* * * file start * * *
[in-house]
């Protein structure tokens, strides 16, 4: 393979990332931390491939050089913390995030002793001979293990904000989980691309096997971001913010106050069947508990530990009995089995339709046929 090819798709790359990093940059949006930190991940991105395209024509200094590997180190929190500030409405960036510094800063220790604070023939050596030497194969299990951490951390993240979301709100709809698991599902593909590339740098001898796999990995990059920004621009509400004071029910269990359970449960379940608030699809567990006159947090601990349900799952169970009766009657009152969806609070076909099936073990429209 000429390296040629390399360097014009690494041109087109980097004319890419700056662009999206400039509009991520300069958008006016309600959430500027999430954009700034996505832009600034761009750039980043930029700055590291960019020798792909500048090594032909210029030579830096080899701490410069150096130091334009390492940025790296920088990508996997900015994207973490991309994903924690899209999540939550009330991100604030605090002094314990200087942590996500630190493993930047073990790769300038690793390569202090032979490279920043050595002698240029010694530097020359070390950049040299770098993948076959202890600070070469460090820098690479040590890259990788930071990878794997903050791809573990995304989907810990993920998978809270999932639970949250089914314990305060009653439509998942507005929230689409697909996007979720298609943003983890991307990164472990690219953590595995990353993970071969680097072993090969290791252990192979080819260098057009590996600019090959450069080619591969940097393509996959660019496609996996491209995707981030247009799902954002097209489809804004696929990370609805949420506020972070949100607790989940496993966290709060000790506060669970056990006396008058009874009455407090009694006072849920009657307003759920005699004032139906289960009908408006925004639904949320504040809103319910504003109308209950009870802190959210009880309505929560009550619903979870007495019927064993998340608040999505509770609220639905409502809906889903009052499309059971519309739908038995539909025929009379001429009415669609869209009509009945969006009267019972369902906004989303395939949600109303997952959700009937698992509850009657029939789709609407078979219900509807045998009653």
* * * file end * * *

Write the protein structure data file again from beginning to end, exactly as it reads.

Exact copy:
[in-house]
């Protein structure tokens, strides 16, 4: 393979990332931390491939050089913390995030002793001979293990904000989980691309096997971001913010106050069947508990530990009995089995339709046929 090819798709790359990093940059949006930190991940991105395209024509200094590997180190929190500030409405960036510094800063220790604070023939050596030497194969299990951490951390993240979301709100709809698991599902593909590339740098001898796999990995990059920004621009509400004071029910269990359970449960379940608030699809567990006159947090601990349900799952169970009766009657009152969806609070076909099936073990429209 000429390296040629390399360097014009690494041109087109980097004319890419700056662009999206400039509009991520300069958008006016309600959430500027999430954009700034996505832009600034761009750039980043930029700055590291960019020798792909500048090594032909210029030579830096080899701490410069150096130091334009390492940025790296920088990508996997900015994207973490991309994903924690899209999540939550009330991100604030605090002094314990200087942590996500630190493993930047073990790769300038690793390569202090032979490279920043050595002698240029010694530097020359070390950049040299770098993948076959202890600070070469460090820098690479040590890259990788930071990878794997903050791809573990995304989907810990993920998978809270999932639970949250089914314990305060009653439509998942507005929230689409697909996007979720298609943003983890991307990164472990690219953590595995990353993970071969680097072993090969290791252990192979080819260098057009590996600019090959450069080619591969940097393509996959660019496609996996491209995707981030247009799902954002097209489809804004696929990370609805949420506020972070949100607790989940496993966290709060000790506060669970056990006396008058009874009455407090009694006072849920009657307003759920005699004032139906289960009908408006925004639904949320504040809103319910504003109308209950009870802190959210009880309505929560009550619903979870007495019927064993998340608040999505509770609220639905409502809906889903009052499309059971519309739908038995539909025929009379001429009415669609869209009509009945969006009267019972369902906004989303395939949600109303997952959700009937698992509850009657029939789709609407078979219900509807045998009653």